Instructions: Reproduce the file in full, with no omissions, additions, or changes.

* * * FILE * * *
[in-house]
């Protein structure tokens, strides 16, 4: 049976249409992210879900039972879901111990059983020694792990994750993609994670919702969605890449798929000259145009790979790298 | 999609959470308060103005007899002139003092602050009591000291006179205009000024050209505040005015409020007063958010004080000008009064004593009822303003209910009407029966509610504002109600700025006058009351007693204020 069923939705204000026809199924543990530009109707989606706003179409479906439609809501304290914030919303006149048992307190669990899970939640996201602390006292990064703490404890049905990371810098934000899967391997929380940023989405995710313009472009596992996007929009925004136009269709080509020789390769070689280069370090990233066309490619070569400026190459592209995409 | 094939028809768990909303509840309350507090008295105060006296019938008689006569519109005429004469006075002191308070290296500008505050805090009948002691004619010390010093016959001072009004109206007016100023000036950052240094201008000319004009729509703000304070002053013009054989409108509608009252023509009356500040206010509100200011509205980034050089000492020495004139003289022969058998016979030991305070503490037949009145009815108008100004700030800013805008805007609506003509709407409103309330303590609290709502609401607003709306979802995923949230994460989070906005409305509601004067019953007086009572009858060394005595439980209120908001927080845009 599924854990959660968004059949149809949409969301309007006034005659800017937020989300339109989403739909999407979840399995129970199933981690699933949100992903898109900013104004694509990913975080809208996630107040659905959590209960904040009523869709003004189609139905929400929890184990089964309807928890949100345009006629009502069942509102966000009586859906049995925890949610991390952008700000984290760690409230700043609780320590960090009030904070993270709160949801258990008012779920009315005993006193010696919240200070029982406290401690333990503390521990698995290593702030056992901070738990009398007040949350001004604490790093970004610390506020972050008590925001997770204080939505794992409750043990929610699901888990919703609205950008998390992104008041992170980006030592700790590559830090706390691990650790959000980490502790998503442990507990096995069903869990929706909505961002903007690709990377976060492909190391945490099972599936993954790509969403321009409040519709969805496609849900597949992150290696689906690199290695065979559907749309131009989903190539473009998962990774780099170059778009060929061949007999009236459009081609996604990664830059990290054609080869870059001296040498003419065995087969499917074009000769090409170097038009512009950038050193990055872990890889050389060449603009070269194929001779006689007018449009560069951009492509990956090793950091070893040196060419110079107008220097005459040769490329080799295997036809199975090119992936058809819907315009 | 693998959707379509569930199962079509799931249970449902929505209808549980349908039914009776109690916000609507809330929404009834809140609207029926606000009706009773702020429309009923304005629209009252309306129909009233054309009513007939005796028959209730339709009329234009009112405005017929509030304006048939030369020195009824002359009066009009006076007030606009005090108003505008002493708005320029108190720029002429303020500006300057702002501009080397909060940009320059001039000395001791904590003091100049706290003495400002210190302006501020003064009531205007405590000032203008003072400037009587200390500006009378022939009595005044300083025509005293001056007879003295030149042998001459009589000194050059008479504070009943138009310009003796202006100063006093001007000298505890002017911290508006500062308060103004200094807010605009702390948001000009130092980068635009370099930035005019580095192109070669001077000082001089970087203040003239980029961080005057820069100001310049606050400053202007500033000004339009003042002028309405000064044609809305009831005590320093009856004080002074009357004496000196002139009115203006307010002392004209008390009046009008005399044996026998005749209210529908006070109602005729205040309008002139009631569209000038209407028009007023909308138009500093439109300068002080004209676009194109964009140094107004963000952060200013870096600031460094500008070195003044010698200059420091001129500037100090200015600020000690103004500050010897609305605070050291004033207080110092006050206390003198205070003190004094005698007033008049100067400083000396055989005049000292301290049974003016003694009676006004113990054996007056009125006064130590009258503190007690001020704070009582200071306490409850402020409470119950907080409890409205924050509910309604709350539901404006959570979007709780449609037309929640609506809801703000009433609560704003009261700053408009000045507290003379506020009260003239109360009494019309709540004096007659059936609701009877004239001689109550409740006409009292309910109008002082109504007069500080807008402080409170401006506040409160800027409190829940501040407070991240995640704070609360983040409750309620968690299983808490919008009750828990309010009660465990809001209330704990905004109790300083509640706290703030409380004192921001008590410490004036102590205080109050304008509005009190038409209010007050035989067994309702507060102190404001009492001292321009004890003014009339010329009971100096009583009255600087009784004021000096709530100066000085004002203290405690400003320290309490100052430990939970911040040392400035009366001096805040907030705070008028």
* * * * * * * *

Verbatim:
[in-house]
């Protein structure tokens, strides 16, 4: 049976249409992210879900039972879901111990059983020694792990994750993609994670919702969605890449798929000259145009790979790298 | 999609959470308060103005007899002139003092602050009591000291006179205009000024050209505040005015409020007063958010004080000008009064004593009822303003209910009407029966509610504002109600700025006058009351007693204020 069923939705204000026809199924543990530009109707989606706003179409479906439609809501304290914030919303006149048992307190669990899970939640996201602390006292990064703490404890049905990371810098934000899967391997929380940023989405995710313009472009596992996007929009925004136009269709080509020789390769070689280069370090990233066309490619070569400026190459592209995409 | 094939028809768990909303509840309350507090008295105060006296019938008689006569519109005429004469006075002191308070290296500008505050805090009948002691004619010390010093016959001072009004109206007016100023000036950052240094201008000319004009729509703000304070002053013009054989409108509608009252023509009356500040206010509100200011509205980034050089000492020495004139003289022969058998016979030991305070503490037949009145009815108008100004700030800013805008805007609506003509709407409103309330303590609290709502609401607003709306979802995923949230994460989070906005409305509601004067019953007086009572009858060394005595439980209120908001927080845009 599924854990959660968004059949149809949409969301309007006034005659800017937020989300339109989403739909999407979840399995129970199933981690699933949100992903898109900013104004694509990913975080809208996630107040659905959590209960904040009523869709003004189609139905929400929890184990089964309807928890949100345009006629009502069942509102966000009586859906049995925890949610991390952008700000984290760690409230700043609780320590960090009030904070993270709160949801258990008012779920009315005993006193010696919240200070029982406290401690333990503390521990698995290593702030056992901070738990009398007040949350001004604490790093970004610390506020972050008590925001997770204080939505794992409750043990929610699901888990919703609205950008998390992104008041992170980006030592700790590559830090706390691990650790959000980490502790998503442990507990096995069903869990929706909505961002903007690709990377976060492909190391945490099972599936993954790509969403321009409040519709969805496609849900597949992150290696689906690199290695065979559907749309131009989903190539473009998962990774780099170059778009060929061949007999009236459009081609996604990664830059990290054609080869870059001296040498003419065995087969499917074009000769090409170097038009512009950038050193990055872990890889050389060449603009070269194929001779006689007018449009560069951009492509990956090793950091070893040196060419110079107008220097005459040769490329080799295997036809199975090119992936058809819907315009 | 693998959707379509569930199962079509799931249970449902929505209808549980349908039914009776109690916000609507809330929404009834809140609207029926606000009706009773702020429309009923304005629209009252309306129909009233054309009513007939005796028959209730339709009329234009009112405005017929509030304006048939030369020195009824002359009066009009006076007030606009005090108003505008002493708005320029108190720029002429303020500006300057702002501009080397909060940009320059001039000395001791904590003091100049706290003495400002210190302006501020003064009531205007405590000032203008003072400037009587200390500006009378022939009595005044300083025509005293001056007879003295030149042998001459009589000194050059008479504070009943138009310009003796202006100063006093001007000298505890002017911290508006500062308060103004200094807010605009702390948001000009130092980068635009370099930035005019580095192109070669001077000082001089970087203040003239980029961080005057820069100001310049606050400053202007500033000004339009003042002028309405000064044609809305009831005590320093009856004080002074009357004496000196002139009115203006307010002392004209008390009046009008005399044996026998005749209210529908006070109602005729205040309008002139009631569209000038209407028009007023909308138009500093439109300068002080004209676009194109964009140094107004963000952060200013870096600031460094500008070195003044010698200059420091001129500037100090200015600020000690103004500050010897609305605070050291004033207080110092006050206390003198205070003190004094005698007033008049100067400083000396055989005049000292301290049974003016003694009676006004113990054996007056009125006064130590009258503190007690001020704070009582200071306490409850402020409470119950907080409890409205924050509910309604709350539901404006959570979007709780449609037309929640609506809801703000009433609560704003009261700053408009000045507290003379506020009260003239109360009494019309709540004096007659059936609701009877004239001689109550409740006409009292309910109008002082109504007069500080807008402080409170401006506040409160800027409190829940501040407070991240995640704070609360983040409750309620968690299983808490919008009750828990309010009660465990809001209330704990905004109790300083509640706290703030409380004192921001008590410490004036102590205080109050304008509005009190038409209010007050035989067994309702507060102190404001009492001292321009004890003014009339010329009971100096009583009255600087009784004021000096709530100066000085004002203290405690400003320290309490100052430990939970911040040392400035009366001096805040907030705070008028």